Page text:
October 08, 2005

Beer and Loathing at Web 2.0

I was somewhere around Fillmore on the edge of Haight-Ashbury when the bugs began to take hold. I'd just finished my pilgrimage to the Amoeba, the only record store in the world I buy records from anymore, and after driving for blocks with one hand on the wheel and one hand desperately trying to open Stereolab's Oscillons from the Anti-Sun -- imagine, undiscovered vintage Stereolab, three discs worth, plus a DVD! if I could only open the blasted box! -- I'd managed to pop Disc One into my rental car's CD player without running over any pedestrians.

Stereolab plants musical bugs in my ear like no other band. I'll listen to a song one day and three days later it's still playing in my head. The Groop, as they sometimes call themselves, have this strange ability with much of their music to target that certain portion of the brain where neurons, having taken in and processed an auditory signal and discerned from it a kind of groovy riff and chord progression, broadcast neural announcements of "keep listening to that over and over!" to the rest of the brain. Some musical artists have an intimate understanding of these riff neurons, or perhaps are controlled by them themselves, as their music tends to drone on, and on, in long noisy jams of attitude and groove.

I had an appointment with a venture capital firm across town, and Stereolab was the perfect soundtrack for crossing it by car. The VC firm had recently moved to new offices at the end of Lombard Street, so I decided to go north, towards the Marina. A spectacular day: warm, blue skies, sunny. The bay and Alcatraz and Marin County glistened in the distance. When I got down near the Marina I decided to take Lombard as far east as I could go, up a steep hill, then down the famous brick zig-zag, replete with fascinated tourists, their video cameras rolling -- yes, I really did just drive down the hill!, yes, it really can be done! yes, this is actually is an automobile, no, I am not from Mars, no I don't have time to stop and chat -- and up, up again and around Telegraph Hill, stealing glances out to the view of the whole Bay, then snaking through some narrow side streets, one eye on the road and one eye on the sky and the trees, looking out for the famous wild parrots. None appeared.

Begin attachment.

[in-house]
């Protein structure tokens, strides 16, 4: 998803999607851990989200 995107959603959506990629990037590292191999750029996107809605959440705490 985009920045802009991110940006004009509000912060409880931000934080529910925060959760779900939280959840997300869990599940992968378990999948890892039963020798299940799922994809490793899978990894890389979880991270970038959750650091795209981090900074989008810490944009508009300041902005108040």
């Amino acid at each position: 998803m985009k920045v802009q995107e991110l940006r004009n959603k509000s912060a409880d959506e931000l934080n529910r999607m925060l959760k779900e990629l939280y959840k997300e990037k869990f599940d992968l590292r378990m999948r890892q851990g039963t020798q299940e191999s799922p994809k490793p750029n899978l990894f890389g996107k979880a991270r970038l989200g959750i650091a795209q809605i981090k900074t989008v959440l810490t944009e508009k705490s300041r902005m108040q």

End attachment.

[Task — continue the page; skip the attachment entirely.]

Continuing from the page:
Soon I was back down to the short stretch of street that makes up the resumption of Lombard, at the very end of which I managed to grab a parking spot right next to the building. The parking meter here took quarters, I noticed, lots of them. I came prepared, and fed in eight dollars' worth. Then, thinking I was early for the appointment, I got back in the car and listened to Disc Two. At some point, I decided to see if there was any free wi-fi in the area, so I pulled out and fired up the PowerBook to check. Lots of open wi-fi, including a proverbial unprotected "Linksys" router. I was in. There was an email waiting for me, from the VC's admin: "I don't have your cell number so haven't been able to call, but I was wondering if you were still planning to make your 1pm appointment?" It was 1:16pm. I had in my calendar that the appointment was for 1:30pm. Or was that the Stereolab playing tricks on me? I slammed the PowerBook shut, hopped out of the car, and raced into the building and up the stairs.

Like so many San Francisco buildings, it was old, and brick, and recently converted into brand-spanking-new office space. High ceilings and exposed beams and ductwork everywhere. An old black dog lifted its head off the floor next to the reception desk as I entered the roomy VC suite. He barked and grumbled. The receptionist was embarrassed and surprised the dog didn't like me. I instantly liked the dog, but the feeling was not mutual. I kept my distance.

So I met with the VC. He just came on board at the firm; this was his second day. I already pitched to this firm 18 months earlier, at their old offices. He didn't know that. Now he did. In those 18 months I'd raised an angel round and an "A" round from other VCs. While Jenny Ondioline played over and over in my head, we talked for a good while about my company and our plans. At the conclusion of the meeting we agreed to follow up in a month or so.

I wonder if the dog is their "invest" / "don't invest" signal? If the dog excitedly wags his tail with the arrival of a visitor, give 'em money. If the dog barks and growls, don't. In a few months maybe I'll know.

End of Part One. To be continued...

Posted by brian at October 8, 2005 07:16 AM

Anybody know where I can ping for RSS feeds?

Posted by: spanking new at November 12, 2005 01:29 AM

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